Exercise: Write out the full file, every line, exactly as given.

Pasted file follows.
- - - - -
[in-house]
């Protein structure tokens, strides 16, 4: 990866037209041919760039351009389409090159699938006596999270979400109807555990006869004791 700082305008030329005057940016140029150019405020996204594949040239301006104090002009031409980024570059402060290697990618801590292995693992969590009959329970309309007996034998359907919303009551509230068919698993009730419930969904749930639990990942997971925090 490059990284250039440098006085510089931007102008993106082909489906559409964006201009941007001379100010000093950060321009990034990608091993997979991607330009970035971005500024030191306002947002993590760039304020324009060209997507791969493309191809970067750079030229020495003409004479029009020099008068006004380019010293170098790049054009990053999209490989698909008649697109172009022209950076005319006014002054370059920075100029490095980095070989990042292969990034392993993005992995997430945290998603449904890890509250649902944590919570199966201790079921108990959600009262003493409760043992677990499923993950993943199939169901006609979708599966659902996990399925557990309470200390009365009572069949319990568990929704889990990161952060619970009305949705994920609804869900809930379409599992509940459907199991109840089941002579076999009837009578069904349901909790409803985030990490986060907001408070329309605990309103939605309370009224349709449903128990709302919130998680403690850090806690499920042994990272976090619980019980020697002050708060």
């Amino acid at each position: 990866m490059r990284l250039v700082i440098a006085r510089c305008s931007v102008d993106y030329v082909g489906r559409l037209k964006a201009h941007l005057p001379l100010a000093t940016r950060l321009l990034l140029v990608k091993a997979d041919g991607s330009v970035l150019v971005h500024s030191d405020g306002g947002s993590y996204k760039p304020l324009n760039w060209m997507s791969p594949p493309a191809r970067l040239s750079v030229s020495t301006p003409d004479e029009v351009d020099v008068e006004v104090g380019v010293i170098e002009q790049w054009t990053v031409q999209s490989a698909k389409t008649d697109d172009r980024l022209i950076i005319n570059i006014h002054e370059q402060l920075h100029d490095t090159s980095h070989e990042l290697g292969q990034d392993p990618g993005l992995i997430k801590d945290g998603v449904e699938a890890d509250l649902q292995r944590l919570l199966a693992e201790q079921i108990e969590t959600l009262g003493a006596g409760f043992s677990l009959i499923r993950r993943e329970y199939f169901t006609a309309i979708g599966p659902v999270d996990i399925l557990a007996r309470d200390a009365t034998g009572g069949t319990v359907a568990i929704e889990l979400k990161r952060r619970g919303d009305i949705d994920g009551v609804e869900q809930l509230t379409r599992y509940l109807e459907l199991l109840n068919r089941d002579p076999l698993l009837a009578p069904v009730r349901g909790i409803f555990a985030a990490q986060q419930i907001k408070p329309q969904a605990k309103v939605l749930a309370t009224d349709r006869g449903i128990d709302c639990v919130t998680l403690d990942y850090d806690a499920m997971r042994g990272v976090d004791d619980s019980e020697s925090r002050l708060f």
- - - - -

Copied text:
[in-house]
């Protein structure tokens, strides 16, 4: 990866037209041919760039351009389409090159699938006596999270979400109807555990006869004791 700082305008030329005057940016140029150019405020996204594949040239301006104090002009031409980024570059402060290697990618801590292995693992969590009959329970309309007996034998359907919303009551509230068919698993009730419930969904749930639990990942997971925090 490059990284250039440098006085510089931007102008993106082909489906559409964006201009941007001379100010000093950060321009990034990608091993997979991607330009970035971005500024030191306002947002993590760039304020324009060209997507791969493309191809970067750079030229020495003409004479029009020099008068006004380019010293170098790049054009990053999209490989698909008649697109172009022209950076005319006014002054370059920075100029490095980095070989990042292969990034392993993005992995997430945290998603449904890890509250649902944590919570199966201790079921108990959600009262003493409760043992677990499923993950993943199939169901006609979708599966659902996990399925557990309470200390009365009572069949319990568990929704889990990161952060619970009305949705994920609804869900809930379409599992509940459907199991109840089941002579076999009837009578069904349901909790409803985030990490986060907001408070329309605990309103939605309370009224349709449903128990709302919130998680403690850090806690499920042994990272976090619980019980020697002050708060």
């Amino acid at each position: 990866m490059r990284l250039v700082i440098a006085r510089c305008s931007v102008d993106y030329v082909g489906r559409l037209k964006a201009h941007l005057p001379l100010a000093t940016r950060l321009l990034l140029v990608k091993a997979d041919g991607s330009v970035l150019v971005h500024s030191d405020g306002g947002s993590y996204k760039p304020l324009n760039w060209m997507s791969p594949p493309a191809r970067l040239s750079v030229s020495t301006p003409d004479e029009v351009d020099v008068e006004v104090g380019v010293i170098e002009q790049w054009t990053v031409q999209s490989a698909k389409t008649d697109d172009r980024l022209i950076i005319n570059i006014h002054e370059q402060l920075h100029d490095t090159s980095h070989e990042l290697g292969q990034d392993p990618g993005l992995i997430k801590d945290g998603v449904e699938a890890d509250l649902q292995r944590l919570l199966a693992e201790q079921i108990e969590t959600l009262g003493a006596g409760f043992s677990l009959i499923r993950r993943e329970y199939f169901t006609a309309i979708g599966p659902v999270d996990i399925l557990a007996r309470d200390a009365t034998g009572g069949t319990v359907a568990i929704e889990l979400k990161r952060r619970g919303d009305i949705d994920g009551v609804e869900q809930l509230t379409r599992y509940l109807e459907l199991l109840n068919r089941d002579p076999l698993l009837a009578p069904v009730r349901g909790i409803f555990a985030a990490q986060q419930i907001k408070p329309q969904a605990k309103v939605l749930a309370t009224d349709r006869g449903i128990d709302c639990v919130t998680l403690d990942y850090d806690a499920m997971r042994g990272v976090d004791d619980s019980e020697s925090r002050l708060f």